VIDEO: ABMS Member Boards Discuss Innovations in Assessment
Representatives from three ABMS Member Boards discuss innovations in assessment that their respective boards have implemented. Kevin Graves, MBA, Strategic Project Manager for the American Board of Family Medicine, provides an update about the Family Medicine Certification Longitudinal Assessment pilot that began in December 2018. He says that more than 90 percent of physicians participating in the pilot appreciate the platform and the changes the board is making. Linda A. Althouse, PhD, Vice President of Assessment at the American Board of Pediatrics, describes the MOCA-Peds 2018 pilot. Robert Gaiser, MD, Chair of Anesthesiology at the University of Kentucky who serves on the American Board of Anesthesiology’s Board of Director, talks about how the board has partnered with the Society for Obstetric Anesthesia and Perinatology to develop longitudinal assessment items for MOCA Minute®.
Kevin Graves (ABFM): ABFM’s Family Medicine Certification Longitudinal Assessment, or FMCLA as we call it, is a pilot exam alternative because physicians the ability to take their exam in a time and setting that they choose rather than going to a brick-and-mortar test center. The longitudinal assessment approach benefits diplomates because it lets them take questions at a time in place of their choosing. It provides immediate feedback as to whether or not they get the question right or wrong. It provides information about what why the right answer is the right answer and references as to why the question was even being asked and evidence that supports it. Now that we’re about six months out we’re trying to gather information about people’s perceptions about the program as a whole and if they’re preparing differently than they did in previous iterations of the exam. The feedback we’ve received on the pilot program thus far has been very positive. Greater than 90 percent of the physicians who are participating in the program appreciate the changes that we’re making appreciate the platform and the program as a whole.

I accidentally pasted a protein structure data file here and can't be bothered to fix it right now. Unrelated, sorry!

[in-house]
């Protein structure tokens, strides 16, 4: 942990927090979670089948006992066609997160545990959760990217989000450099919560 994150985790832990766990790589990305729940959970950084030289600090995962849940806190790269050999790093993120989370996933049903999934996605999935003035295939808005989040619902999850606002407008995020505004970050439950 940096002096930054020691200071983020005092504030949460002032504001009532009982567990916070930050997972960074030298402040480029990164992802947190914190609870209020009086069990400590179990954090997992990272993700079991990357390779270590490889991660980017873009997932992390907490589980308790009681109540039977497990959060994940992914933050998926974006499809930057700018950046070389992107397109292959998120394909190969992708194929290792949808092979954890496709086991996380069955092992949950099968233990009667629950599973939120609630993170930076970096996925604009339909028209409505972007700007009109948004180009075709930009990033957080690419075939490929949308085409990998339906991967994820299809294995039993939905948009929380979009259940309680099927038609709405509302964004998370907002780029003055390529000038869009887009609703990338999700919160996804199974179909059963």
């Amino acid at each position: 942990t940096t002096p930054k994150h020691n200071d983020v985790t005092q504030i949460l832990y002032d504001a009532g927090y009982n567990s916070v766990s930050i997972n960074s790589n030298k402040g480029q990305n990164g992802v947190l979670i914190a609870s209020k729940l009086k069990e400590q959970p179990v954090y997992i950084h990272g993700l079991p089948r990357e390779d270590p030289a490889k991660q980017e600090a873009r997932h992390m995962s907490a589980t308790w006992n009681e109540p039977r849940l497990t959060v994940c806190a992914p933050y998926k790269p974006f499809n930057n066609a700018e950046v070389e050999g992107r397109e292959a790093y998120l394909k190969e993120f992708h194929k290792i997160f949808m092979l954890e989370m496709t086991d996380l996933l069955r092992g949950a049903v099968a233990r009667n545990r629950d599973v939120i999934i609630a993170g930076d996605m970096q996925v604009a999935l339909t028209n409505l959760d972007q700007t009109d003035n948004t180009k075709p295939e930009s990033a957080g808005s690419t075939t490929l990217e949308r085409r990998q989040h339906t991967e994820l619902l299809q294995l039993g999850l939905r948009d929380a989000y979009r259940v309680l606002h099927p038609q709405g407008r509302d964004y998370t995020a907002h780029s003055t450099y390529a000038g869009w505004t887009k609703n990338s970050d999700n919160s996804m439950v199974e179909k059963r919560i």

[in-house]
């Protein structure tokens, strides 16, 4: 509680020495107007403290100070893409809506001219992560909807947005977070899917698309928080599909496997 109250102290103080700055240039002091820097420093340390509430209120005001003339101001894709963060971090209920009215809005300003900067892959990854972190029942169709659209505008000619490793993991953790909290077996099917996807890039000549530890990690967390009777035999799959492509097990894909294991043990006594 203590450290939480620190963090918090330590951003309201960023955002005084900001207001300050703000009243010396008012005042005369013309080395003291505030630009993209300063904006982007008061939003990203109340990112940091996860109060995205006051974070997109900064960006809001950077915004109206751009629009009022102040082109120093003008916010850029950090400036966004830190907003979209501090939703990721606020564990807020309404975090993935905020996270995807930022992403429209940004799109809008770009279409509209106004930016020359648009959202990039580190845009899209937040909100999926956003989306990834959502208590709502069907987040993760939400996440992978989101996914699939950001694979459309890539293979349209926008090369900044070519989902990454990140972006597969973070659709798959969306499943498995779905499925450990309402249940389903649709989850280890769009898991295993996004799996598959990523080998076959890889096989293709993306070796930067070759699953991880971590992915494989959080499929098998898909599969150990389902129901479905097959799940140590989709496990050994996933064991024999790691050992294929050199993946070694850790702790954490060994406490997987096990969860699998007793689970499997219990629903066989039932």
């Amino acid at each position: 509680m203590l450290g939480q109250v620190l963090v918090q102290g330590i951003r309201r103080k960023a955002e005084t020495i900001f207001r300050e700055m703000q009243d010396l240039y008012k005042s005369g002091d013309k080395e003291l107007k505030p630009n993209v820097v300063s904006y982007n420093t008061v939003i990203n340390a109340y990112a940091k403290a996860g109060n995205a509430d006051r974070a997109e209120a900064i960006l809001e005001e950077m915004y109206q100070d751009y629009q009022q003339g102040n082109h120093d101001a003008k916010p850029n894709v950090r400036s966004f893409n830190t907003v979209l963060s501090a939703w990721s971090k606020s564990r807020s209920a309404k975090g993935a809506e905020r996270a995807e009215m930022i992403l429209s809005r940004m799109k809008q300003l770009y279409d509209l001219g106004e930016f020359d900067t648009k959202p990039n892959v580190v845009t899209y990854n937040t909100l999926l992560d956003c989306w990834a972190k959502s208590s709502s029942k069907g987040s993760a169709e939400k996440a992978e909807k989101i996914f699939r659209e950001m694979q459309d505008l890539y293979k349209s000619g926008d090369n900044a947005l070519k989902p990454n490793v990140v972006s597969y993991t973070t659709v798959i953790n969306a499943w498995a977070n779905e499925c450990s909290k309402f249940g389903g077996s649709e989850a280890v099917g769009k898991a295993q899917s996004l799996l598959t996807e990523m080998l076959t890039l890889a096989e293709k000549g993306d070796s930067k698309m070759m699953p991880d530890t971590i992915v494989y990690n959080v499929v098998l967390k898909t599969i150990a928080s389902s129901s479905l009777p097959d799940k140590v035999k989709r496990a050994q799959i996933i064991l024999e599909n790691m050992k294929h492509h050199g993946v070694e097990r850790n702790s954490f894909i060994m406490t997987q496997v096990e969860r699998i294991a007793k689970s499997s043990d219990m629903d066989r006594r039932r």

Linda A. Althouse (ABPeds): MOCA PEDs is a web-based platform. It’s a learning assessment as well where pediatricians will get a series of questions every quarter that they answer and it is delivered via mobile device or a computer and it is a continuous assessment rather than being a point-in-time assessment.
Robert R. Gaiser, MD (ABA): The MOCA Minute project was initially a pilot project that became a permanent component that all diplomates of the American Board of Anesthesiology participate. All comment on its positivity and really enjoy the fact that it is extremely relevant to their practice and advances anesthesiology. The project does require a lot of questions which means that we need to tap into several areas so one of the things the American Board of Anesthesiology explored was the ability to collaborate with the subspecialty societies. The American Board of Anesthesiology benefits from getting questions that are very current and relevant while the society benefits by that it can generate content as well as increased visibility on its part. The diplomates benefit by receiving up-to-date knowledge and it ultimately is the patient who benefits from this improved knowledge.
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